The Southern African Development Community (SADC) will Friday hold a virtual Extraordinary Summit of Heads of State and Government to review progress and mandate of the SADC Mission in Mozambique (SAMIM), the regional bloc said in a statement Tuesday. Malawian President Lazarus Chakwera, who is also the Chairperson of SADC, will chair the Extraordinary Summit. Other meetings expected to take place before the Friday summit include the meeting of experts of the inter-state defence and security committee and the meeting of senior officials of the ministerial committee of the organ. The extraordinary ministerial committee of the organ, the extraordinary SADC Organ Troika Summit, the extraordinary finance committee and the extraordinary SADC council of ministers will also meet. SAMIM was deployed in July 2021, following approval by the Extraordinary SADC Summit of Heads of State and Government held in Maputo, as a SADC regional response to support Mozambique to combat terrorism and acts of violent extremism in some districts of Cabo Delgado Province. The EastAfrican

Nearly 100 Nigerian Hostages Rescued after Two Months of Captivity
Nearly 100 hostages, most of them women and children, have been rescued more than two months after they were abducted by armed groups in northwest Nigeria. Among the 97 freed hostages were 19 babies and more than a dozen children, Ayuba Elkana, police chief in Zamfara state, said on Tuesday. Mostly barefooted, weary and in worn-out clothes, the ex-captives trickled out of the buses that took them to Gusau, capital of Zamfara state. Women with malnourished-looking babies strapped to their backs trailed behind. Coming a few days after 21 schoolchildren were freed by security forces, the rescue brought a sigh of relief in Nigeria where armed groups have killed thousands and kidnapped many residents and travellers in exchange for ransoms. Police said the hostages were “rescued unconditionally” on Monday in joint security operations targeting the camps of armed groups that have been terrorising remote communities across the north-west and centre of Africa’s most populous country. They had been abducted from their homes and along highways in remote communities in Zamfara and neighbouring Sokoto state. AP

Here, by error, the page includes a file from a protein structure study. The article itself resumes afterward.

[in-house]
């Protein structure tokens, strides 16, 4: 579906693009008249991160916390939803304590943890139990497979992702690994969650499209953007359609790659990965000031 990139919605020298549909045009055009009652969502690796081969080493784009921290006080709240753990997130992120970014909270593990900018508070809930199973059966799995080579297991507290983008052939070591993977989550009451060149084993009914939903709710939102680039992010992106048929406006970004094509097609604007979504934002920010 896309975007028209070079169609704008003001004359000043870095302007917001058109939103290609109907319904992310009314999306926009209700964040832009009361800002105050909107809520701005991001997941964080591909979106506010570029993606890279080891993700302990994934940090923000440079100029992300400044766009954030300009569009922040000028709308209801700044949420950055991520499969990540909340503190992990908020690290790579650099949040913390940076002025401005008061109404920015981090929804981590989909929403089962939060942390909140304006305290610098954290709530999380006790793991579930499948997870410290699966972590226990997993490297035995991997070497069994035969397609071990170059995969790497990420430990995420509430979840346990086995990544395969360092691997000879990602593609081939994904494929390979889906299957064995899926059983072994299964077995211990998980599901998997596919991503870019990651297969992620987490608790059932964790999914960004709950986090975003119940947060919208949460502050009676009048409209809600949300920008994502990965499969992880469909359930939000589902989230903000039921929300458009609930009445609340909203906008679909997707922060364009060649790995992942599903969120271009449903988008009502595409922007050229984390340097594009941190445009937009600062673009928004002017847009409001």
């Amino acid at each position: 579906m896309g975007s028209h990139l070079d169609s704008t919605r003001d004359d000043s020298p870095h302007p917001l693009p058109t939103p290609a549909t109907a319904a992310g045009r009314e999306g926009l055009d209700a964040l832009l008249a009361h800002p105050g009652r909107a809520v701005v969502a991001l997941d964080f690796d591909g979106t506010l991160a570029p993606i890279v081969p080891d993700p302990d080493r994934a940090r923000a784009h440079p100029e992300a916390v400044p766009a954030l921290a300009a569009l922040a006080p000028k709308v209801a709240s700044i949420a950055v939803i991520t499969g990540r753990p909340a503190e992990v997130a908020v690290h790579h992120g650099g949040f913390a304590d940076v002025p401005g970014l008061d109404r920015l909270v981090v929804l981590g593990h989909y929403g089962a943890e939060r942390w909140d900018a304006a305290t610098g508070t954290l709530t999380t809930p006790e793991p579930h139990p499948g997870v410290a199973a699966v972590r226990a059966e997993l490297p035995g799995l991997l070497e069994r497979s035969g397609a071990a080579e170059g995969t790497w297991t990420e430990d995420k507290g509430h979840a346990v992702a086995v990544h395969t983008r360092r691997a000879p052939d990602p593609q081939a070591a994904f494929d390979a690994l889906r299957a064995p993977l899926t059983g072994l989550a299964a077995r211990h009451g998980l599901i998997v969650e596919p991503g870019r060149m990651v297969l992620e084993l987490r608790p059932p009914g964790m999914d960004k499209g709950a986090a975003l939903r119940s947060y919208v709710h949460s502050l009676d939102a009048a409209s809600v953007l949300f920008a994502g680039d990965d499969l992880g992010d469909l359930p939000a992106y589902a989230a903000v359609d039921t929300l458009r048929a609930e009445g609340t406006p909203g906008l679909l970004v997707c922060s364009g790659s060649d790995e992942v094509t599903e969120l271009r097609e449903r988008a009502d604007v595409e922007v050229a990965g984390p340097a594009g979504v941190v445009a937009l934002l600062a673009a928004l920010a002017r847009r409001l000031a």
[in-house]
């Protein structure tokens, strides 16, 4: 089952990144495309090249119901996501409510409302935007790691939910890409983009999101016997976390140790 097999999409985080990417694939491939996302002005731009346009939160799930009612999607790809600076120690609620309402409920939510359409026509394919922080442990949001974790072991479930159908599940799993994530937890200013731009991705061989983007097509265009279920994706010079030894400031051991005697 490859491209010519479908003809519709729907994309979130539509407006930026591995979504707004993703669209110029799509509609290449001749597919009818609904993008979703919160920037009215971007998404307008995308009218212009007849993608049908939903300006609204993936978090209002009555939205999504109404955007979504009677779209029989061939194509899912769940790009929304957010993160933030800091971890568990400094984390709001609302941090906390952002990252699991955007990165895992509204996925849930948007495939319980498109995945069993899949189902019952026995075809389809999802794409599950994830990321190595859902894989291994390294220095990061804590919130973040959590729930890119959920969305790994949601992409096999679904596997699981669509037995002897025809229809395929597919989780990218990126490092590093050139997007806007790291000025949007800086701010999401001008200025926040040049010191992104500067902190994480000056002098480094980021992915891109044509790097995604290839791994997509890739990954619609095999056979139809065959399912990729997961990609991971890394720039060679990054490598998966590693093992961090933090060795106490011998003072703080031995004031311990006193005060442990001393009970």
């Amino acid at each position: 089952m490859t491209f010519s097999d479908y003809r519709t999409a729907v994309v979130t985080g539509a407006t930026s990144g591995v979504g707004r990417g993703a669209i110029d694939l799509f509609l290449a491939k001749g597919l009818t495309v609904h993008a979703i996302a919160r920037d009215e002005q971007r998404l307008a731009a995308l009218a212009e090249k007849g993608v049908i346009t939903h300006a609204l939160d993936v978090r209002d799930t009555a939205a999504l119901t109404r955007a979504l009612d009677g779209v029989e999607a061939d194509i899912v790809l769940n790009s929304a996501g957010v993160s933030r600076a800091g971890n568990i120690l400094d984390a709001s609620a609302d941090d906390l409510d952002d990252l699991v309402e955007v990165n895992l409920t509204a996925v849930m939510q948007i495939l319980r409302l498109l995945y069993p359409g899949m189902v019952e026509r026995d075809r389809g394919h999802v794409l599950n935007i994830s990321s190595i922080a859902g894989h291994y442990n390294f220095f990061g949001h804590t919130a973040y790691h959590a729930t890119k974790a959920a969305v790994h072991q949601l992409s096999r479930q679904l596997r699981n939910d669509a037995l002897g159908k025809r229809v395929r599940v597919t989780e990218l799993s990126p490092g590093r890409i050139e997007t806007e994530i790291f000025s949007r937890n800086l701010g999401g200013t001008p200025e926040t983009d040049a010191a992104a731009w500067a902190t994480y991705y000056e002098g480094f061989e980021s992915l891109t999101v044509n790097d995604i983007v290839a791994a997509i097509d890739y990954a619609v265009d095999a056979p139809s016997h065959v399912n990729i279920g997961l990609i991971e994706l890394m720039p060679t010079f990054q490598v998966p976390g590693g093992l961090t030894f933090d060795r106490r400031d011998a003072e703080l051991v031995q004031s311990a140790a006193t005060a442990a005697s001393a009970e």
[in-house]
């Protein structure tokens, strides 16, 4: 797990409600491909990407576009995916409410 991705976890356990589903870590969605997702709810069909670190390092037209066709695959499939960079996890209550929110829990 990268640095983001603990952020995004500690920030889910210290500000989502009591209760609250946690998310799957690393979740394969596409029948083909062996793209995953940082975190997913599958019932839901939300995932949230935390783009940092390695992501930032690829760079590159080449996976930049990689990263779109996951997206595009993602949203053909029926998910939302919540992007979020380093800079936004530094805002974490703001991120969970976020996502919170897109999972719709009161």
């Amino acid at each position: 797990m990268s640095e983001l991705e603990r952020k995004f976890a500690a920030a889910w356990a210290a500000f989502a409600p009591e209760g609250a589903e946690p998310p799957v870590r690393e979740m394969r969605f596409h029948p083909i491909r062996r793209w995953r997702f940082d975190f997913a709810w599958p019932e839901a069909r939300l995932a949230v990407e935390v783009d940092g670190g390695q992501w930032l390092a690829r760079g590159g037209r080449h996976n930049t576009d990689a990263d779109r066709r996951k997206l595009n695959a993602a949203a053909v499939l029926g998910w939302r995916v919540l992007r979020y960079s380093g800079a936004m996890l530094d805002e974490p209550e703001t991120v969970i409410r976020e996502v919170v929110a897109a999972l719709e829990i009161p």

Nigeria’s Auditor General Flags Missing Police Firearms
Nigeria’s police could not account for thousands of firearms, including 88,078 AK-47 rifles, an audit report published by the auditor general of the federation on Tuesday showed. Missing firearms raise worries in a country fighting growing insecurity from Islamist insurgents in the northeast and armed kidnappings and banditry in the north and northwest. In his latest report published on its website and covering the period to December 2019, Auditor General Adolphus Aghughu said that a review of arms movement from police armouries in Nigeria showed several weapons were missing and unaccounted for. Police did not respond to written request for comment. “The total number of lost firearms as reported as of December 2018 stood at 178,459 pieces. Out of this number, 88,078 were AK-47 rifles,” the report said. It did not specify whether the figures were for 2018 alone or over a period up to that time. There was a risk the firearms could get into the wrong hands or used for illegal activities, said the report. Reuters

Mauritanian President Ghazouani Tests Positive for COVID-19
Mauritania’s President Mohamed Ould Ghazouani has tested positive for Covid-19 and is displaying mild symptoms, state media said on Tuesday. Ghazouani, who came to power in August 2019, was found to be infected after having a fever, it said in a statement posted on Facebook. Mauritania recorded 490 new coronavirus cases on Monday, its highest daily tally since the start of the pandemic. The West African country has reported 862 deaths from Covid-19 among its 4.6 million people, while more than 2.3 million vaccine doses have been administered, according to World Health Organisation data. Reuters

Security Fears Loom over Africa’s Football Fiesta
After overcoming fears of postponement because of the Covid pandemic, the Africa Cup of Nations now faces its next big worry: security. Host nation Cameroon will ceremonially launch the month-long tournament on Sunday when they face Burkina Faso. But the authorities are struggling with separatist gunmen in the west and jihadist raiders in the north — and some fear militants will seize the country’s turn in the sporting spotlight to launch attacks. Security forces in the west are on high alert after armed groups sent threatening messages to teams in Group F, gathering Tunisia, Mali, Mauritania and Gambia. The four teams are scheduled to play in the coastal town of Limbe, and their training site is Buea, a hotspot of separatist unrest. “The threats are very serious,” Blaise Chamango, head of an NGO in Buea called Human Is Right, told AFP by phone. “On Wednesday, there was an explosion in a takeaway outlet in Limbe. That sent a very powerful message.” AFP



Photo: Adam Jones